Frederik Vejlin - new Phd at the Department of Anthropology

Fredrik will join cas with the project: "Finding the Soul of Sociality in the Social Robot: Exploring human-robot relations in Japan through the lens of techno-animism".

06.09.2017 | Camilla Dimke

My name is Frederik Vejlin. I have a bachelor’s degree in Anthropology from Aarhus University, with an exchange semester at Hokkaido University, Japan. At Hokkaido University, I took courses on anthropological approaches to the study of Japanese culture and society, as well as Japanese language courses. After returning to Denmark, I started the master’s degree in General Anthropology and Ethnography at AU (which I, in accordance with the 4+4 scheme, will complete alongside the work on my PhD-project).

My project is provisionally entitled “Finding the Soul of Sociality in the Social Robot:
Exploring human-robot relations in Japan through the lens of techno-animism.” Briefly, my project aims to study human-robot relations in Japan, attending to both how these relations are created through the everyday interaction between humans and social robots, and how such relations can be understood through the conceptual framework of techno-animism. Specifically, several scholars have argued that the Shinto notion of kami, which refers to a form of vital energy that connects all living beings on an ontological level, infuses robots and other technological and artificial entities, as well as humans, plants, and animals. By possessing a kami-nature, robots must also have the potential for manifesting such capacities as agency, sociality, and personhood.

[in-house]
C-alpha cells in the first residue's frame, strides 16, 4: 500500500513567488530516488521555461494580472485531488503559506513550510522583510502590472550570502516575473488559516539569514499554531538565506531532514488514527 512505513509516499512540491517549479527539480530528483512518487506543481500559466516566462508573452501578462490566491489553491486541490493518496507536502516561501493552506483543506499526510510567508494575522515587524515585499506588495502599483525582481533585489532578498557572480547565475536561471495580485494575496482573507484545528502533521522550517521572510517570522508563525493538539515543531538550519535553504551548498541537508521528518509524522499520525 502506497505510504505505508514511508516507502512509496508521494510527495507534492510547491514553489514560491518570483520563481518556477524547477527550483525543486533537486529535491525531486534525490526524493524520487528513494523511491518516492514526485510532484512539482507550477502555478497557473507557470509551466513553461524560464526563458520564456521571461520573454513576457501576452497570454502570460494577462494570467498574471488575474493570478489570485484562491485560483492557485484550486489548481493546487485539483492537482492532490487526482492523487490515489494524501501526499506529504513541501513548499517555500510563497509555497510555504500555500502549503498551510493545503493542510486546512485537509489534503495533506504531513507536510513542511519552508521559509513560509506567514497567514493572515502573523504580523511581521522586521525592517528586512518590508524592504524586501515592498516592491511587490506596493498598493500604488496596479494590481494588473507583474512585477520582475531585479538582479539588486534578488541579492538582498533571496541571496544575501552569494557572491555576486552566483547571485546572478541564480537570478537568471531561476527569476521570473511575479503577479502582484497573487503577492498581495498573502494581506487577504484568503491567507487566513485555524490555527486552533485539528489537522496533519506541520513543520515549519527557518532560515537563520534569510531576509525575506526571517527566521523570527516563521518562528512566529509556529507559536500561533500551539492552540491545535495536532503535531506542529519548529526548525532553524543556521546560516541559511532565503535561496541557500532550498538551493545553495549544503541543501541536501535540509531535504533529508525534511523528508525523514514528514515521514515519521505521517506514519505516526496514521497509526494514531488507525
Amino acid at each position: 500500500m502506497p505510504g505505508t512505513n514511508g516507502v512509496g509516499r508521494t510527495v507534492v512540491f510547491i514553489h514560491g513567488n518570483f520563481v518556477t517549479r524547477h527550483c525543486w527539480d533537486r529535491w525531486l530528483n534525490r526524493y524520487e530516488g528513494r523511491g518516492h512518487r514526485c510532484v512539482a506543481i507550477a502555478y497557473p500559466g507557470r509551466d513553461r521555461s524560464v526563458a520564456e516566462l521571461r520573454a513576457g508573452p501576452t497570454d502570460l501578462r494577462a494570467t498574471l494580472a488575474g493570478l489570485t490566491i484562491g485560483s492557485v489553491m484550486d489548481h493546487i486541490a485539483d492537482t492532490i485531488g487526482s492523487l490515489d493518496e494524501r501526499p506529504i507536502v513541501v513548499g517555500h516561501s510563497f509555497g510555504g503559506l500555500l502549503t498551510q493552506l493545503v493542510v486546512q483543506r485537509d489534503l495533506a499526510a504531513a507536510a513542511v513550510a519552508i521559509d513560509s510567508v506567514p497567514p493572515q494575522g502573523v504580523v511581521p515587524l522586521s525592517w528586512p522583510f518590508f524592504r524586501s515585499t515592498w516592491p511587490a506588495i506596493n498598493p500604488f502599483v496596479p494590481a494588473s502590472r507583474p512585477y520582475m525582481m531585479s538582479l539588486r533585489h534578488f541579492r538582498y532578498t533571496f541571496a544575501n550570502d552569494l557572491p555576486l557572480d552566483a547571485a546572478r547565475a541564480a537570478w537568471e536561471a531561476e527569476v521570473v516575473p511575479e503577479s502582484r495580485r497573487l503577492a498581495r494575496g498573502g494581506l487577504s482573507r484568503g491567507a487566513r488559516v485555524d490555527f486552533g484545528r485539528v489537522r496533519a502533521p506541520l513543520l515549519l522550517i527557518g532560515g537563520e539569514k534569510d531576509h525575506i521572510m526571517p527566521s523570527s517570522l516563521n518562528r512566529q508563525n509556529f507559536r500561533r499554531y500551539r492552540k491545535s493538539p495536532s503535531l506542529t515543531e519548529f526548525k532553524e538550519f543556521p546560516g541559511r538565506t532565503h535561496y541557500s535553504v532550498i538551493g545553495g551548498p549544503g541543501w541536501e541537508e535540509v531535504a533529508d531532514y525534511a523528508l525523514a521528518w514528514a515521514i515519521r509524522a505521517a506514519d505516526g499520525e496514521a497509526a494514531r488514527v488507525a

It is this assertion that my project seeks to critically interrogate. I am interested in studying whether the idea of techno-animism is, in fact, merely conceptual conjecture, or if it has some bearing on the attitude towards the increased integration of social robots into Japanese society. And if so, how does techno-animism influence people’s everyday interactions and relations with social robots? And what could this teach us about the future of both human and non-human forms of sociality?

As of now, I do now have a specific field site in order. However, I am currently on fieldwork at the Hiroshi Ishiguro Laboratories in Japan (until the beginning of December), and I hope to make some connections for further field work while I am here.

I look forward to meeting you all when I return to Denmark.